# 7 repeat steps five and six for total masses of 300

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7.)Repeat steps five and six for total masses of 0.300 kg, 0.350 kg, 0.400 kg, 0.450 kg, 0.500 kg. Graphing and Other Things to Do1.) Using the data collected in the “Measuring the Spring Elongation,”construct a graph of Δyversus Mon the graph paper provided. Draw a single straight linethat appears to best fit your data. 2.)Once you have the graph drawn, calculate the slope of this graph and record the value on the data sheet.3.)Using equation (5), calculate the spring constant and record the value on the data sheet as ksp,1.4.) Using the data collected in the “Measuring the Period τ,”construct a graph of τave2versus Mtoton the graph paper provided. Draw a single straight linethat appears to best fit your data. 5.)Once you have the graph drawn, calculate the slope of this graph and record the value on the data sheet.6.)Using equation (9), calculate the spring constant and record the value on the data sheet as ksp,2.7.) Calculate the percent difference between the two values you have found for the spring constant.7-6 PHY2053 LABORATORYExperiment SevenSimple Harmonic MotionName:___________________________Date:___________________________Day and Time:___________________________
Data SheetMeasuring the Spring Elongation:0.1000.1500.2000.2500.3000.3500.050ΔyMkg()m()Slope of the graph of Δyversus M:slope=____________________________________ mkg1.Recall,Δy=gkspM,(13)implies thatksp,1=gslope.The data suggests the spring constant has a value of:ksp,1=____________________________________ Nm1.HI 7-1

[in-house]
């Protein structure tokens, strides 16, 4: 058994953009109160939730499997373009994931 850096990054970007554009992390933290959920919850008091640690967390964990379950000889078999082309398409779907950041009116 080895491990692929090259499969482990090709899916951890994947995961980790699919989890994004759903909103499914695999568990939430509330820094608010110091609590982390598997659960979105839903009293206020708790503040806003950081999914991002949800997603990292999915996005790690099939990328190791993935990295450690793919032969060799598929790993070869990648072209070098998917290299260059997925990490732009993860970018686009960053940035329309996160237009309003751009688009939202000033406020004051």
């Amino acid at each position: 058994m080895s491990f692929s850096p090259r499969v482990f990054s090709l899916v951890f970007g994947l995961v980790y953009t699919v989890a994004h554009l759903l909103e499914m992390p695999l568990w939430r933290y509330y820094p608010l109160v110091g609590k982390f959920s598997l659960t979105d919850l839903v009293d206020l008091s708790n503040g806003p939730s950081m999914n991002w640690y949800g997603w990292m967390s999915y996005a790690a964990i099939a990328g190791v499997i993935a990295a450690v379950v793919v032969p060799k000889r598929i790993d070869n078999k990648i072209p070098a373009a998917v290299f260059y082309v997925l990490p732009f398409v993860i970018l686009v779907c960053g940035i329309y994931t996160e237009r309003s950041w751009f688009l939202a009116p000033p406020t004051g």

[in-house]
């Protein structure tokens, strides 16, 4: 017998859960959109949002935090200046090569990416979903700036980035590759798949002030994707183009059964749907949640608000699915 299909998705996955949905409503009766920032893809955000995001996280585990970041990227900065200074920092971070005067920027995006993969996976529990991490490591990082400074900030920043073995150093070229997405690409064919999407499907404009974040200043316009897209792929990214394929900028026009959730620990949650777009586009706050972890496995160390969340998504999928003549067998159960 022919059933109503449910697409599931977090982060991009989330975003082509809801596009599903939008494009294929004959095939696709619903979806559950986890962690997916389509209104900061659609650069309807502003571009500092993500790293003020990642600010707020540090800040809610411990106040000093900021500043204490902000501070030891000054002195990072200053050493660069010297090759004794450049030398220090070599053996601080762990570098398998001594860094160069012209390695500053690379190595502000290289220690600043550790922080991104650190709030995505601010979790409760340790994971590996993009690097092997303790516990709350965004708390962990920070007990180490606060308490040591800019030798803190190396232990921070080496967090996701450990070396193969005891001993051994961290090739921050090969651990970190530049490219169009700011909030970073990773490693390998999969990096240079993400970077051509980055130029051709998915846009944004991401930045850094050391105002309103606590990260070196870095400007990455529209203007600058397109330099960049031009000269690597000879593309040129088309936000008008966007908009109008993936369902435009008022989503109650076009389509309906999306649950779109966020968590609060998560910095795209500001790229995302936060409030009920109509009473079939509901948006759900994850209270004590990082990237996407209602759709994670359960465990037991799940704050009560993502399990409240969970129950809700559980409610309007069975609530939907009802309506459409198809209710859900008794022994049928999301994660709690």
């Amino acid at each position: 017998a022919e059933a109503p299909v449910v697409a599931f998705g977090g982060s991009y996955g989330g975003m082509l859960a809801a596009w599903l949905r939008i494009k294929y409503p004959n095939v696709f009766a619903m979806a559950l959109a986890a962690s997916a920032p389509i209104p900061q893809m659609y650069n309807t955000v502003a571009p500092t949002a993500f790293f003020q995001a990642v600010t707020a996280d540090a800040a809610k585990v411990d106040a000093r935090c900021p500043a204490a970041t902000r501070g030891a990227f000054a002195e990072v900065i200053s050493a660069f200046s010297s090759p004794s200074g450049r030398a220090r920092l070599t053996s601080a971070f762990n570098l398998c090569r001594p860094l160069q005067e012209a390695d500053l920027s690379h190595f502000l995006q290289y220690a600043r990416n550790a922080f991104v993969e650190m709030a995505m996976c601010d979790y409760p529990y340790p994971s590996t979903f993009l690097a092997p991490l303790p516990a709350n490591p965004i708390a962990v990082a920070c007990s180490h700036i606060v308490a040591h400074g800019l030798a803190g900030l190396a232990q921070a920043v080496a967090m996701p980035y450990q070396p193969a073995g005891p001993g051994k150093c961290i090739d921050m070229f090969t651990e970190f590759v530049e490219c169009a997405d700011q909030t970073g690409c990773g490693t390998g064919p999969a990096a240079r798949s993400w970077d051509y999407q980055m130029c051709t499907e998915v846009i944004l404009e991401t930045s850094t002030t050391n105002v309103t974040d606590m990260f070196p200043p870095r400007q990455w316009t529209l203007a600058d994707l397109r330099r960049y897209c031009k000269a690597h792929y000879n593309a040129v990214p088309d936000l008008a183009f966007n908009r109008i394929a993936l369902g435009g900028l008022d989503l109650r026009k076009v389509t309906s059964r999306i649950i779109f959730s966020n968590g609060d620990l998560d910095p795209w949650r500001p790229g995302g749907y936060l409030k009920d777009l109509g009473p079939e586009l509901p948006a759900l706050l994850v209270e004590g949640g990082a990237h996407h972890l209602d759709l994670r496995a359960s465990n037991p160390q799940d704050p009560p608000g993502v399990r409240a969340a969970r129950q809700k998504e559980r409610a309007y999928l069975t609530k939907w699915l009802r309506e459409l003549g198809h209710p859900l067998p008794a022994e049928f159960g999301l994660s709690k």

Measuring the Period τ:Mtotkg()τaves()τave2s2()Trial Ones()Trial Twos()Trial Threes()0.3000.3500.4000.4500.5000.250Slope of the graph of τ2versus Mtot:slope=____________________________________s2kg1.Recall,τ2=4π2kspM,(24)implies thatksp,2=4π2slope.HI 7-2
The data suggests the spring constant has a value of:ksp,2=____________________________________ Nm1.The percent difference between ksp,1and ksp,2is given by% Difference=____________________________________.HI 7-3
Mkg()0.3000.2000.100The Vertical Displacementof a Spring as a Function of MassHI 7-4Δym()0.0000.4000.5000.6000.0000.0200.0400.0600.0800.1000.120
τ2s2()The Square of the Oscillator Period of a Spring as a Function of MassMtotkg()0.600HI 7-50.5000.4000.3000.2000.0000.100
PHY2053 LABORATORYA Quantitative Interlude:The Theory of Torques
THEORYConsider a stick one meterin length--these sticks are found often in physics labs. I hope it seems reasonable to you that if you wanted to balance this stick on your finger, then the place to do this would be somewhere very near the middle of the stick. (It is implicit in this line of reasoning that the material which makes up the meter stick is homogeneous. This "balancing point" is called the center of mass.) A balanced meter stick is represented below in Figure One. (Note that I have placed the originof a Cartesian coordinate system at the center of mass of the meter stick.)Figure OneNote: zˆk()Is out of the page.xˆ i ()yˆ j ()Now that we have a balanced meter stick, if I were to place a small mass Mon the stick at some arbitrary distance xfrom the balancing point, as represented in Figure Two below, then the meter stick would rotate clockwise--as we view it--about the origin of the coordinate system. In other words, the rotational state of motion of the meter stick would changedue to the added weight .
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